Oregon Cosmetology Regulations Entangle Hair Braiders
By Shane Young
Did you know you need a license to braid hair in Oregon?
Last year, Amber Starks of Portland tried to start a hair braiding business geared towards young girls in foster care. The State of Oregon informed Starks that she could not start her business without a cosmetology license. A cosmetology license typically requires over $1,000 and a minimum of 1,700 hours of training focusing heavily on the proper use of hairstyle chemicals and heating equipment―things hair braiders don’t use.
Starks then tried to braid hair as an unpaid volunteer with the state foster care system. She was told once again that it would be illegal for her, and nearly anyone else, to dress hair outside their own homes without a license.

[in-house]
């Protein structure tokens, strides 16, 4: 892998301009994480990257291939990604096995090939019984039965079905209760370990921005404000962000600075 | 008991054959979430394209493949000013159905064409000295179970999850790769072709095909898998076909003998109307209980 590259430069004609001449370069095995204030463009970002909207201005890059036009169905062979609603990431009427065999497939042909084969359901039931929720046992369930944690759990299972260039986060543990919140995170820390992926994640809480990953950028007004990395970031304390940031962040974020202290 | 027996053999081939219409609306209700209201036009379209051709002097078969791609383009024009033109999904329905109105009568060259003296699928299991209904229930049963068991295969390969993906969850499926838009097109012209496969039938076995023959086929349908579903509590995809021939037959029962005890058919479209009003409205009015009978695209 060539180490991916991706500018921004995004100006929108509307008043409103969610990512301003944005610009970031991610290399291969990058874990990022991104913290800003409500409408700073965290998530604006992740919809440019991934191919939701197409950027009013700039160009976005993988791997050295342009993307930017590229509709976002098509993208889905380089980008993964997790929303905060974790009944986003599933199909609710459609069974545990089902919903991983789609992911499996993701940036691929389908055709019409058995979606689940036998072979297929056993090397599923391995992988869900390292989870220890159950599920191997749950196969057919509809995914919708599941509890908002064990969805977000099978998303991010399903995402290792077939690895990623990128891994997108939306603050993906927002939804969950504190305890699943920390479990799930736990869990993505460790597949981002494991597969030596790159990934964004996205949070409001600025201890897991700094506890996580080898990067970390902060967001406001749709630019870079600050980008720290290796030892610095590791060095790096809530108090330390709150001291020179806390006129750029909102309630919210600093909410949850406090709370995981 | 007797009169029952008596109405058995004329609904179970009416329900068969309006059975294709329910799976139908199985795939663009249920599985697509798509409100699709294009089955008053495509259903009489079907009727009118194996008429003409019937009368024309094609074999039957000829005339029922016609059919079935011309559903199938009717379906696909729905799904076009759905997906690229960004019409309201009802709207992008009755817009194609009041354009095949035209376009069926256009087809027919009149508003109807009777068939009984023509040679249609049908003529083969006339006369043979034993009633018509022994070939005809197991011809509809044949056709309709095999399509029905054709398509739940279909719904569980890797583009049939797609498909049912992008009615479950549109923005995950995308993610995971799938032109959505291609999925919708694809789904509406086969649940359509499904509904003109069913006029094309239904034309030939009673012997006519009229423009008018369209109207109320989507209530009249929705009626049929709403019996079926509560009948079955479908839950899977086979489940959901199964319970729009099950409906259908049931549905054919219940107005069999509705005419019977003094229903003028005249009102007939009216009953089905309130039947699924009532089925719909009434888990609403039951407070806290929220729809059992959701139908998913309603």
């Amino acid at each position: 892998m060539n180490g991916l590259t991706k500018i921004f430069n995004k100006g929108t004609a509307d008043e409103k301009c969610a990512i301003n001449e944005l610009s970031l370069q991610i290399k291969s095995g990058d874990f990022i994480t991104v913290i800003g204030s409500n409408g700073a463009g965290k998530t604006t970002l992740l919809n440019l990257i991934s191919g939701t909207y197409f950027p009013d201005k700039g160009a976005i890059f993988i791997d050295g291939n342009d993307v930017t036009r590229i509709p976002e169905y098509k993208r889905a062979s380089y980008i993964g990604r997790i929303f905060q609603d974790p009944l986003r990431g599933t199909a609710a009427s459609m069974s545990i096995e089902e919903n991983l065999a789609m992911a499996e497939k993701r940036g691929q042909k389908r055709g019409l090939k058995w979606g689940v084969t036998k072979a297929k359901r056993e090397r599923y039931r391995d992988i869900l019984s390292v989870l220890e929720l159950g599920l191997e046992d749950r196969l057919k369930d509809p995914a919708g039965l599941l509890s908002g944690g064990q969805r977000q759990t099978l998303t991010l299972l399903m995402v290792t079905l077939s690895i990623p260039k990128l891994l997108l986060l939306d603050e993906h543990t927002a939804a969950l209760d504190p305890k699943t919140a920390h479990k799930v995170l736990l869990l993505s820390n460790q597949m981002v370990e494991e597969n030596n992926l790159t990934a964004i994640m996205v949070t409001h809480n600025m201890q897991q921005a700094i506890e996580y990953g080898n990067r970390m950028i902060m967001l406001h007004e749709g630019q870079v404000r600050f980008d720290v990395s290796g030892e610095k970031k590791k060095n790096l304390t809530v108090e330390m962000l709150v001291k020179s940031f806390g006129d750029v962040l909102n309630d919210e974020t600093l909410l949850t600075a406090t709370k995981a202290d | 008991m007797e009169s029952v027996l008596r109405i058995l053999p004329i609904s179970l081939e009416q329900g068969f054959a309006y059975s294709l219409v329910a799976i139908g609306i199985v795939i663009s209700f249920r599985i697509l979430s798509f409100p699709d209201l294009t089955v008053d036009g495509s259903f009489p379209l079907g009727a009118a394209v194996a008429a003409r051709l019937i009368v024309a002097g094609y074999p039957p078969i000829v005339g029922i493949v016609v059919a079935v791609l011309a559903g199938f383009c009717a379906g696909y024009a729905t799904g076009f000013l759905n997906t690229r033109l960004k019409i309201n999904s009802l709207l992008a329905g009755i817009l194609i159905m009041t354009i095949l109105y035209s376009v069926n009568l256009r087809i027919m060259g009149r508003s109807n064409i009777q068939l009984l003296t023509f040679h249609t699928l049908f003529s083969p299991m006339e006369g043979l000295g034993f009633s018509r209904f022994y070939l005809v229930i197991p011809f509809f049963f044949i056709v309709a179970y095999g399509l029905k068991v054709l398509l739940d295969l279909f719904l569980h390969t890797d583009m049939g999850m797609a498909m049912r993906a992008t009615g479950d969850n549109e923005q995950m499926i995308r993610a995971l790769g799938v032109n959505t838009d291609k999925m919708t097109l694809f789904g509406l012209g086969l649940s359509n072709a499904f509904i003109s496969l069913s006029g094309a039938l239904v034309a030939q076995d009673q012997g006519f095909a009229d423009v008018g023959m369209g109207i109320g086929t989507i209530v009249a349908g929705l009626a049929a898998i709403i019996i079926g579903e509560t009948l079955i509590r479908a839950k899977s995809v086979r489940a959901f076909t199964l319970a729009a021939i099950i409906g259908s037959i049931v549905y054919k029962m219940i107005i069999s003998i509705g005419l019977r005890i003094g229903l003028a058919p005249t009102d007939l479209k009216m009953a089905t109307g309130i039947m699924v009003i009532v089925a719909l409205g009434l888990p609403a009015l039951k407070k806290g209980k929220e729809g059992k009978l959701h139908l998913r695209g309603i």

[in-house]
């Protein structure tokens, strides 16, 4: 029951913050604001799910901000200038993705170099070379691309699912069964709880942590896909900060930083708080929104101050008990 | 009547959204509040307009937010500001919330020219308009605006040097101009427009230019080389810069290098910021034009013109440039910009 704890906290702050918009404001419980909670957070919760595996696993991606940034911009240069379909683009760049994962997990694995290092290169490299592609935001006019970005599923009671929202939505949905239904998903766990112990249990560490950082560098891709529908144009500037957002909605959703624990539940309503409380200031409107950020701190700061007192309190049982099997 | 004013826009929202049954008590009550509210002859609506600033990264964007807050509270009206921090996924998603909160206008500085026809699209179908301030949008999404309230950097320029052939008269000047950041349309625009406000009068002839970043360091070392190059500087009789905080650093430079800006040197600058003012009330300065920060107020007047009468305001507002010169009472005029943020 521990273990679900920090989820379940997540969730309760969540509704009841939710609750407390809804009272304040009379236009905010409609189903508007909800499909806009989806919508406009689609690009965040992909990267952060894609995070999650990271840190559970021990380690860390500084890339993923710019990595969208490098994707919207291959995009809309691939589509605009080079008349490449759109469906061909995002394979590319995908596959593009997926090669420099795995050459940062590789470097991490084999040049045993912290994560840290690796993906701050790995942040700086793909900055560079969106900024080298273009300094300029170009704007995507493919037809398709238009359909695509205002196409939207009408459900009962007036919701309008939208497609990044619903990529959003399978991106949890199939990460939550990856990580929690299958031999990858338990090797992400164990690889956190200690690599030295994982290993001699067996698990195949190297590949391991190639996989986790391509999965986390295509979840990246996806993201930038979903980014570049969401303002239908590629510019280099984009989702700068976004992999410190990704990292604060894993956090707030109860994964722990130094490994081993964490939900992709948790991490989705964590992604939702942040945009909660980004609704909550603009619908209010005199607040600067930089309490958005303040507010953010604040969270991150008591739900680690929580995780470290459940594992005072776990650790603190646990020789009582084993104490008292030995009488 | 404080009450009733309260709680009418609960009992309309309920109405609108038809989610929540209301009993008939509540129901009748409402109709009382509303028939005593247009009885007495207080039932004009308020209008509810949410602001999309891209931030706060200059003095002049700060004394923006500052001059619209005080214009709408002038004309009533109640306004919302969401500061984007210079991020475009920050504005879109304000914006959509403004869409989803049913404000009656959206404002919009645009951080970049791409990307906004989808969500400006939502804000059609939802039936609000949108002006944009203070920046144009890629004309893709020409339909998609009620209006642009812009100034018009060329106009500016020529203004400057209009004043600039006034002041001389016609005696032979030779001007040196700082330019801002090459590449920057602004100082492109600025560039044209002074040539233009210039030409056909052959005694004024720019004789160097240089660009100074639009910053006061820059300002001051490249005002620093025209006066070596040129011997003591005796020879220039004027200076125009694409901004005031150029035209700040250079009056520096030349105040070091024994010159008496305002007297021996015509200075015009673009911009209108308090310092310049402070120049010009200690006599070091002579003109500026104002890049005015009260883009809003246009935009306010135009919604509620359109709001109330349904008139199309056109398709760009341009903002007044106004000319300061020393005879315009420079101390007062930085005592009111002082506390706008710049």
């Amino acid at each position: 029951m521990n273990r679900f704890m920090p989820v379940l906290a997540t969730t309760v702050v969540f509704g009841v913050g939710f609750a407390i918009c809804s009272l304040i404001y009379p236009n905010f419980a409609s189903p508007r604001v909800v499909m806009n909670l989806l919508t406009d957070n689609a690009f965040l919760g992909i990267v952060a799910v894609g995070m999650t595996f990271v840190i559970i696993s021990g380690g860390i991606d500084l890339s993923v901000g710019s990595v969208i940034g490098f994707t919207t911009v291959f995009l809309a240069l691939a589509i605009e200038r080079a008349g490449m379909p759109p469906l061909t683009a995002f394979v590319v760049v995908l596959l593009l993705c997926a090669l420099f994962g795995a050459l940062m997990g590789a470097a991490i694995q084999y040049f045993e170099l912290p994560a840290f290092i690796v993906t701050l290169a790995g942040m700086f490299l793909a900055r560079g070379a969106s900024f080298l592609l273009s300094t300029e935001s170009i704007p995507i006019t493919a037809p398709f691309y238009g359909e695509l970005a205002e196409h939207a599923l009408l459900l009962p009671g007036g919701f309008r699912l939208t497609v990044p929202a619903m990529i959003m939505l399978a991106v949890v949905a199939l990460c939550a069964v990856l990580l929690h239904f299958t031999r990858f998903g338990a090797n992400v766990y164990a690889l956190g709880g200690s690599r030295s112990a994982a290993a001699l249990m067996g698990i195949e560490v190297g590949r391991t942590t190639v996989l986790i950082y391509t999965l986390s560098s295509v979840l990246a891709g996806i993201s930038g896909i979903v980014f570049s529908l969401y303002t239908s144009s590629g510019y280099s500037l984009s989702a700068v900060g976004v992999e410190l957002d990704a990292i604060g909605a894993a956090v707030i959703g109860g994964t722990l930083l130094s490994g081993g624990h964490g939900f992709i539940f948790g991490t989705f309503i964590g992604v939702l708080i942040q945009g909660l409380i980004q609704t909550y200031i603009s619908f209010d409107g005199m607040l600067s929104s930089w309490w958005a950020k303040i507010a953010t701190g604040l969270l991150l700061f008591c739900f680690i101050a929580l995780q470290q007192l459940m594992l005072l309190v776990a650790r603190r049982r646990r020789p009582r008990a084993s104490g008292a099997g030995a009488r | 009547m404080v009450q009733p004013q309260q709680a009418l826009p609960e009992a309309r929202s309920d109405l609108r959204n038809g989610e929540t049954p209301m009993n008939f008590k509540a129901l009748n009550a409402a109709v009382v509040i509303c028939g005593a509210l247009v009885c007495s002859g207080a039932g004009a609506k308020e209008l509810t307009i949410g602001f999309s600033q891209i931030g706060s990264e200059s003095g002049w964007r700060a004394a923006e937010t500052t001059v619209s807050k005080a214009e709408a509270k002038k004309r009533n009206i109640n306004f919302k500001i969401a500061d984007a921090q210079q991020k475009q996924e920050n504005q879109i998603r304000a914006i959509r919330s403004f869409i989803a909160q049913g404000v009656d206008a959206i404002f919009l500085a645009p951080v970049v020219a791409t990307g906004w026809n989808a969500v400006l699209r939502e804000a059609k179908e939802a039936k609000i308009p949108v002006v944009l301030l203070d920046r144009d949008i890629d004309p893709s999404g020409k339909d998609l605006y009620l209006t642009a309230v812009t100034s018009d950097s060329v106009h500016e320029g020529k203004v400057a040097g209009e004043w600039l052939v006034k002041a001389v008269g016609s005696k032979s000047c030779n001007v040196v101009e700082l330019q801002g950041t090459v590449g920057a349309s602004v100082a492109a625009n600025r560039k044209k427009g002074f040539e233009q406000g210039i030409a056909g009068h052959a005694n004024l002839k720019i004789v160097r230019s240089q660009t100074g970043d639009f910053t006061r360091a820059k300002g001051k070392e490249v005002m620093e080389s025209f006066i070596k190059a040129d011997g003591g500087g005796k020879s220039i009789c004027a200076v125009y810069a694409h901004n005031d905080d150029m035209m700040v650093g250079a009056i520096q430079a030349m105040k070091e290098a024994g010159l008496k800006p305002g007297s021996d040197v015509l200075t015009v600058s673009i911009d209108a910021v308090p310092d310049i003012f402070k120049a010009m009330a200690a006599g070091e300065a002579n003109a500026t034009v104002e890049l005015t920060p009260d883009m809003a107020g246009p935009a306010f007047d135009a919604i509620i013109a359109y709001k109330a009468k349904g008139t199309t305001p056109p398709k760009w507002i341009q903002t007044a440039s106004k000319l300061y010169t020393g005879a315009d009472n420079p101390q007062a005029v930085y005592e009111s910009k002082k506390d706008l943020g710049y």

Regulations like these prevent people like Starks from providing simple yet desired services at competitive market prices. Meanwhile, those with cosmetology licenses are protected from competition in markets such as hair braiding―fields that hardly require 1,700 hours of training.
Where public health and hygiene are issues, the state could require professional braiders to undergo a basic health course in lieu of a cosmetology license. By analogy, the Oregon Food Handler’s Card certifies that people who prepare and serve food for the public know basic food safety.
In 2005, Washington State declared that braiders no longer need cosmetology licenses. It’s time for Oregon to do the same.
Shane Young is a research associate at Cascade Policy Institute, Oregon’s free market public policy think tank.